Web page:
25.05.2018 | Leibniz-Institut für Alternsforschung - Fritz-Lipmann-Institut e.V. (FLI)

All articles from Life Sciences >>>

The most recent press releases about innovation >>>

Die letzten 5 Focus-News des innovations-reports im Überblick:

Im Focus: Powerful IT security for the car of the future – research alliance develops new approaches

The more electronics steer, accelerate and brake cars, the more important it is to protect them against cyber-attacks. That is why 15 partners from industry and academia will work together over the next three years on new approaches to IT security in self-driving cars. The joint project goes by the name Security For Connected, Autonomous Cars (SecForCARs) and has funding of €7.2 million from the German Federal Ministry of Education and Research. Infineon is leading the project.

Vehicles already offer diverse communication interfaces and more and more automated functions, such as distance and lane-keeping assist systems. At the same...

Im Focus: Molecular switch will facilitate the development of pioneering electro-optical devices

A research team led by physicists at the Technical University of Munich (TUM) has developed molecular nanoswitches that can be toggled between two structurally different states using an applied voltage. They can serve as the basis for a pioneering class of devices that could replace silicon-based components with organic molecules.

The development of new electronic technologies drives the incessant reduction of functional component sizes. In the context of an international collaborative...

Im Focus: LZH showcases laser material processing of tomorrow at the LASYS 2018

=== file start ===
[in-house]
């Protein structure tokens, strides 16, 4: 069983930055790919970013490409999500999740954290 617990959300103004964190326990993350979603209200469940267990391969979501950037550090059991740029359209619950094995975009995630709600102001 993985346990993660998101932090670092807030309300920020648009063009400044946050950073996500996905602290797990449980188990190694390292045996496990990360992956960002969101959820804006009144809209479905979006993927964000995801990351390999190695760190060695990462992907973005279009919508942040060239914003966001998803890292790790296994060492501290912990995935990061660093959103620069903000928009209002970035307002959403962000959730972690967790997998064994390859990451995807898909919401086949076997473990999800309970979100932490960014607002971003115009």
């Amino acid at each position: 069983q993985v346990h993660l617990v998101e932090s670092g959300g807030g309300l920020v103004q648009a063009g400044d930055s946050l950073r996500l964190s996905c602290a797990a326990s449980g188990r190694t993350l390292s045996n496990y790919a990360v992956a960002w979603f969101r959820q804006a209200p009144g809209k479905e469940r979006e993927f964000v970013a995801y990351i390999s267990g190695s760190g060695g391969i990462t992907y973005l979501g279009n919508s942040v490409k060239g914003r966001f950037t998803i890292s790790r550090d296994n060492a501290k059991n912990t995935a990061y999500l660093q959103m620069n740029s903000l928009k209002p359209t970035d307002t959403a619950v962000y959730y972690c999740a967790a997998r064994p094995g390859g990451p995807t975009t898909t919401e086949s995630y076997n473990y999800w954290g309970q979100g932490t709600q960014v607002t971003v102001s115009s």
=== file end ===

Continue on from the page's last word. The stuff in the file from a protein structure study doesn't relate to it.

At the LASYS 2018, from June 5th to 7th, the Laser Zentrum Hannover e.V. (LZH) will be showcasing processes for the laser material processing of tomorrow in hall 4 at stand 4E75. With blown bomb shells the LZH will present first results of a research project on civil security.

At this year's LASYS, the LZH will exhibit light-based processes such as cutting, welding, ablation and structuring as well as additive manufacturing for...

Im Focus: Self-illuminating pixels for a new display generation

There are videos on the internet that can make one marvel at technology. For example, a smartphone is casually bent around the arm or a thin-film display is rolled in all directions and with almost every diameter. From the user's point of view, this looks fantastic. From a professional point of view, however, the question arises: Is that already possible?

At Display Week 2018, scientists from the Fraunhofer Institute for Applied Polymer Research IAP will be demonstrating today’s technological possibilities and...

Im Focus: Explanation for puzzling quantum oscillations has been found

So-called quantum many-body scars allow quantum systems to stay out of equilibrium much longer, explaining experiment | Study published in Nature Physics

Recently, researchers from Harvard and MIT succeeded in trapping a record 53 atoms and individually controlling their quantum state, realizing what is called a...

All Focus news of the innovation-report >>>

Anzeige

Anzeige

VideoLinks
Industry & Economy
Event News

In focus: Climate adapted plants

25.05.2018 | Event News

Save the date: Forum European Neuroscience – 07-11 July 2018 in Berlin, Germany

02.05.2018 | Event News

Invitation to the upcoming "Current Topics in Bioinformatics: Big Data in Genomics and Medicine"

13.04.2018 | Event News

 
Latest News

In focus: Climate adapted plants

25.05.2018 | Event News

Flow probes from the 3D printer

25.05.2018 | Machine Engineering

Less is more? Gene switch for healthy aging found

25.05.2018 | Life Sciences

VideoLinks
Science & Research
Overview of more VideoLinks >>>